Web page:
On leadership styles and business process improvement.
Koji Suzuki says...
What I have often observed is that the past organization and the past methodology develop a tendency to be ineffective when the organization faces a crisis and/or when a new person is assigned as a replacement for someone in a position of responsibility.
Some of these failures may be the result of not establishing systems or standardization for each job`s requirements. If this is important, why can an organization be temporarily successful without it?
One of the reasons is that many things cannot be achieved by the usual way of thinking, so that our experiences, good and bad and the lessons learned from them must be incorporated into standards or systems that allow us to capture and kaizen the past activities.
The second reason is that in those organizations in which most of the decisions have been heavily dependent upon a particular person or group, the person or group becomes the system and standard. For example, if the leadership style is very dictatorial, the dictatorship sometimes works very effectively. However, the weakness appears when the dictator is replaced or leaves and the organization must deal with a drastic impact or problem. I have seen some examples that illustrated this, especially in new organizations.
I believe that, for successful companies, today`s conditions are the result of the accumulation of many successes and failures of the past, and systemization of the lessons learned from those experiences. I believe that our mission is making our best effort to establish the systems and to standardize our work whether it is in sales activities, quality activities, technical development or any other area. For a company to survive and prosper over a long period, it cannot be dependent upon the decisions or strengths of one or only a few people.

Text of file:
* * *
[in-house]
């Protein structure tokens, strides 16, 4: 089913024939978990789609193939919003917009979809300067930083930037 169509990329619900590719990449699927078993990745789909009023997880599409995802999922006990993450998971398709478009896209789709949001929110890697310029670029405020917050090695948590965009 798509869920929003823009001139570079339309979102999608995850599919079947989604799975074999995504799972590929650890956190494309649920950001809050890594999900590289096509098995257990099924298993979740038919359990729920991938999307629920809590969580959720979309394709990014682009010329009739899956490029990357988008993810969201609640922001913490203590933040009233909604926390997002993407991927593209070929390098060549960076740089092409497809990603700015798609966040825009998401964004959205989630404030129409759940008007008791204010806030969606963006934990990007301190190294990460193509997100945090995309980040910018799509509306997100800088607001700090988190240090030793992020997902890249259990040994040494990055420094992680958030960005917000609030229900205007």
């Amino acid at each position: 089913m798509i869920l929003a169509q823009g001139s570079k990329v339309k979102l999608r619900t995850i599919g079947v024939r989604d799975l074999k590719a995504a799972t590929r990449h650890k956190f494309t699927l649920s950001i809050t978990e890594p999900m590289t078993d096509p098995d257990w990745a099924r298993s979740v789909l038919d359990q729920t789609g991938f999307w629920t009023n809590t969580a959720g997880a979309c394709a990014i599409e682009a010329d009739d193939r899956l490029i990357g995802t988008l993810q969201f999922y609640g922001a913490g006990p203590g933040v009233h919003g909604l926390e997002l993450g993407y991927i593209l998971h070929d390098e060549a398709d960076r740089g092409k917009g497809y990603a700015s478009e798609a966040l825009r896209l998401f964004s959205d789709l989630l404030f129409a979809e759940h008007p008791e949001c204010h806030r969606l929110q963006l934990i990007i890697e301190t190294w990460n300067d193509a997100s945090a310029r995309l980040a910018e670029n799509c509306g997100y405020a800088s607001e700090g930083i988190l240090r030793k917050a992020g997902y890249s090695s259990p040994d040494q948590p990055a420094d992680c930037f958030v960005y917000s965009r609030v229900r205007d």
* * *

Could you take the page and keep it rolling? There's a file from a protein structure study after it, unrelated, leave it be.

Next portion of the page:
The Problem: A few years ago, the president of a U.S based Toyota Motor Corporation company was facing a challenge that so many companies have: Front line team members were not actively suggesting kaizen or quality control improvements.
The President`s Solution: Determined to improve employee engagement, the President called up all front line workers - for a weekly meeting. Meetings between just the front line workers and the President. He told the workers that whatever was said in these meetings would remain confidential. He told them that they could say anything they wished - suggestions or complaints. Cheers or Jeers.
At first, the workers did not know what to think. They were reluctant; perhaps skeptical. They began by talking about simple, unimportant matters. ie: the lights in the locker room were too dim. Whatever complaints or suggestions the workers made, the president took action. The locker room lights were swiftly changed. And when he couldn`t make a change, he would explain why. Slowly, over time, the workers began opening up about more serious issues. Slowly, the president was able to fully understand the Gemba (factory site) and the blockages to employee engagement and motivation in the workplace. Step by step, the president was able to make the changes necessary in order to create a successful lean manufacturing enterprise. His leadership style is an inspiration.
Process Improvement Japan brings light on The Toyota Way because we find their leadership styles to be inspirational. One great leader at TMC is Mr. Yamauchi Yasunori, former Senior Managing Director of TMC & President of Aisin Seki. He is greatly admired not just in the Toyota Group but also throughout Japan. He was directly responsible for maintaining Lexus at #1 on the JD Power Quality Report for years.
An inspiring talk on the effectiveness of great leadership. General McChrystal`s leadership style is shared by industry greats at The Toyota Motor Corporation. Interestingly, the experts here in Japan agree: this leadership style is how Toyota can motivate, inspire and engage their employees.
A Harvard Business Video featuring management thought leaders sharing their ideas on how leadership goes wrong. Featuring: Bill George, Evan Wittenberg, Dr. Ellen Langer, Andrew Pettigrew, Gianpiero Petriglieri, Carl Sloane, Jonathan Doochin, Scott Snook, and Daisy Wademan Dowling.